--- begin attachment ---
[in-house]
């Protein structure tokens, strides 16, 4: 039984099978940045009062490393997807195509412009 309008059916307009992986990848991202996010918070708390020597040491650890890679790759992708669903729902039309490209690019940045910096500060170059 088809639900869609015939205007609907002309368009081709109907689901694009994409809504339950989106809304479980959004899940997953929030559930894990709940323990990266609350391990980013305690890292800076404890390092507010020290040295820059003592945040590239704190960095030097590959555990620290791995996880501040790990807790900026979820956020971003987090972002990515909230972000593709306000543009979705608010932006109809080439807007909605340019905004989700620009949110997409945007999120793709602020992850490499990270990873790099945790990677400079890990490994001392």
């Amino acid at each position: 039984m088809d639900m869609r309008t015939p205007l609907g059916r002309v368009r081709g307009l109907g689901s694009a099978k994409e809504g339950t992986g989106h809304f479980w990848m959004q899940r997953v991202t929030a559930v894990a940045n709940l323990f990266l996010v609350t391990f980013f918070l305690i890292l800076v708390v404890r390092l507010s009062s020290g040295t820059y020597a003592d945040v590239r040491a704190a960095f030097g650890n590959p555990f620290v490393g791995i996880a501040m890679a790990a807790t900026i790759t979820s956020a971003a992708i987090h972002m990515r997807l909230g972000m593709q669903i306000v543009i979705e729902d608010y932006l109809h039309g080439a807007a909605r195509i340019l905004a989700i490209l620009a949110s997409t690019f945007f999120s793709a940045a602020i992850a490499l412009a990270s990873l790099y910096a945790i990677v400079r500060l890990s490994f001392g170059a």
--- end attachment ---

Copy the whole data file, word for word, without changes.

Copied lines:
[in-house]
């Protein structure tokens, strides 16, 4: 039984099978940045009062490393997807195509412009 309008059916307009992986990848991202996010918070708390020597040491650890890679790759992708669903729902039309490209690019940045910096500060170059 088809639900869609015939205007609907002309368009081709109907689901694009994409809504339950989106809304479980959004899940997953929030559930894990709940323990990266609350391990980013305690890292800076404890390092507010020290040295820059003592945040590239704190960095030097590959555990620290791995996880501040790990807790900026979820956020971003987090972002990515909230972000593709306000543009979705608010932006109809080439807007909605340019905004989700620009949110997409945007999120793709602020992850490499990270990873790099945790990677400079890990490994001392």
């Amino acid at each position: 039984m088809d639900m869609r309008t015939p205007l609907g059916r002309v368009r081709g307009l109907g689901s694009a099978k994409e809504g339950t992986g989106h809304f479980w990848m959004q899940r997953v991202t929030a559930v894990a940045n709940l323990f990266l996010v609350t391990f980013f918070l305690i890292l800076v708390v404890r390092l507010s009062s020290g040295t820059y020597a003592d945040v590239r040491a704190a960095f030097g650890n590959p555990f620290v490393g791995i996880a501040m890679a790990a807790t900026i790759t979820s956020a971003a992708i987090h972002m990515r997807l909230g972000m593709q669903i306000v543009i979705e729902d608010y932006l109809h039309g080439a807007a909605r195509i340019l905004a989700i490209l620009a949110s997409t690019f945007f999120s793709a940045a602020i992850a490499l412009a990270s990873l790099y910096a945790i990677v400079r500060l890990s490994f001392g170059a």